Chris Helmbrecht is one of Moscow’s most high-profile expats. Ad man, helicopter pilot, professional snowboarder and ex-policeman – a mix he calls “a bit schizophrenic” – he is now putting his mark on the city’s nightlife.
Helmbrecht, 39, always was a party animal. Originally from Germany, he deejayed in Munich and organised parties in New York and in Spain before making the move to Moscow six years ago. Besides running a small advertising agency, he has teamed up with a group of friends to organise parties in clubs and private locations under a controversial name – “Labelfucker”.
Russians who like this promo group are sure that the word means someone against labels. But Helmbrecht’s explanation is different: “In German it’s a slang term for a label lover, someone who’s totally into them. In Berlin people say that Russians are like that.”
In an interview last year with CNN, Helmbrecht put it like this: “For some people the [Moscow] nightlife is the best in the world, but for me it’s very commercial and posh….. Moscow is dominated by posh parties, but it’s no different at a subculture place like a techno club — you’re always judged by the labels you wear, the car you drive and the music you identify yourself with.”
LF has organised parties at a diverse range of clubs, from Solyanka to Wall Street Bar, and doesn’t judge whether to let you in based on what you’re wearing. Still, you need to be on an e-mail list to receive an invitation (with an address and an entry password). Getting onto the list is possible through the LF web site (www.labelfucker.ru) or its Facebook page.
Recently Helmbrecht took on one more job, as Director of Special Operations at Pacha Moscow. While the club’s posh image might appear to contradict what LF stands for, Helmbrecht said he considers this club different from the others in the city.
“Soho Rooms – the restaurant is classy, but the club itself looks cheap in my opinion,” he told The Moscow News in an interview. “Rai is very kitsch. Solyanka is very artsy Berlin-style designed. But Pacha is designed like a fairy-tale with all those lights, furry things on the top, glass details. It’s not cold or cheap, and doesn’t look like anything else you’d usually find in Moscow.”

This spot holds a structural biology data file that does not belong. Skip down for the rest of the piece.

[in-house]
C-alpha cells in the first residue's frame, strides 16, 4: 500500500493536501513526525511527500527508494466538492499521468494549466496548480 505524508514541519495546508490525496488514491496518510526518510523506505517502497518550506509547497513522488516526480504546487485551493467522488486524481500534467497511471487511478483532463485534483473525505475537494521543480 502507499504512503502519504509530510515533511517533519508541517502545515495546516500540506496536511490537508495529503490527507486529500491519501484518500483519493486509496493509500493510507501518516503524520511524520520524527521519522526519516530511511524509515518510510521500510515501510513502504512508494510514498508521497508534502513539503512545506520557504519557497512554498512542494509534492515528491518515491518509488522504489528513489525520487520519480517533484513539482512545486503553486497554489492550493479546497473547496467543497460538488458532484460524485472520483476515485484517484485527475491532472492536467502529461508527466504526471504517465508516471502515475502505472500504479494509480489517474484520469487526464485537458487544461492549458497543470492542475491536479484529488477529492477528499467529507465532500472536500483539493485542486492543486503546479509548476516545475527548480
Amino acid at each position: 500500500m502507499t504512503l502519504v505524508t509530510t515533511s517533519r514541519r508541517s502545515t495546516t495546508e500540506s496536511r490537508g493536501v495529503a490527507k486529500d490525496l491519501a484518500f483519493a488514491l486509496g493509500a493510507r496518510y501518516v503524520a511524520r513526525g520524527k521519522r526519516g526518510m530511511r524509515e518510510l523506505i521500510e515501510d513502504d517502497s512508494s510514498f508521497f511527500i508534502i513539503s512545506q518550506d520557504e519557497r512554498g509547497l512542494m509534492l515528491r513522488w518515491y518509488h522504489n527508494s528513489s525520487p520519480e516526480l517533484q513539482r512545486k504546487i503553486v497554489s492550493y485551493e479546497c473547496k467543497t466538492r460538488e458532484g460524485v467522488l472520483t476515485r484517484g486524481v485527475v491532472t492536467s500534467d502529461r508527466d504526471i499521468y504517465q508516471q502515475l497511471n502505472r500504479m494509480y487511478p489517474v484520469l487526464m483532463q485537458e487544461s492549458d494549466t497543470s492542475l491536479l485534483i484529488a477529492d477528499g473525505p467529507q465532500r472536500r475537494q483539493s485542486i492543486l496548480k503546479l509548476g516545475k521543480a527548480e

Helmbrecht doesn’t approve of face control, saying that party people are the most important thing for him. He wants everybody to feel comfortable at his parties, and “face control is already one thing that makes you uncomfortable”. Those with the password won’t be turned away unless they’re too drunk or otherwise intoxicated.
When asked why he organises free parties that are not targeted at wealthy people, Helmbrecht jokes that he’s “a rich kid”. He runs an advertising company with clients including such huge companies as Volkswagen. LF, on the other hand, is not about making a big profit. There is only a small business aspect to it, he said, “because when you throw a party in some loft, you need to rent it, or pay for a sound system and DJs — that requires sponsors”.
Helmbrecht said that being Bavarian might have helped him in the Russian business culture. “In Bavaria most of the business is based on relationships and connections,” he said. “You help your friend, he helps you. Not necessarily with money, or ‘otkat’ as it’s called here, but something like favours. It’s a very common system in Bavaria, not approved by the rest of Germany. They think it’s very corrupt and unfair, because they can’t get inside. But it works in Russia, in New York – everywhere in the world, in fact.”
Summarising his LF work, Helmbrecht said that it’s a kind of legacy that he will bequeath to Moscow.
“At some point I will leave this city, as I’m a nomad,” he said. “And I will know I’ve changed nightlife culture a little, which is a beautiful thing.”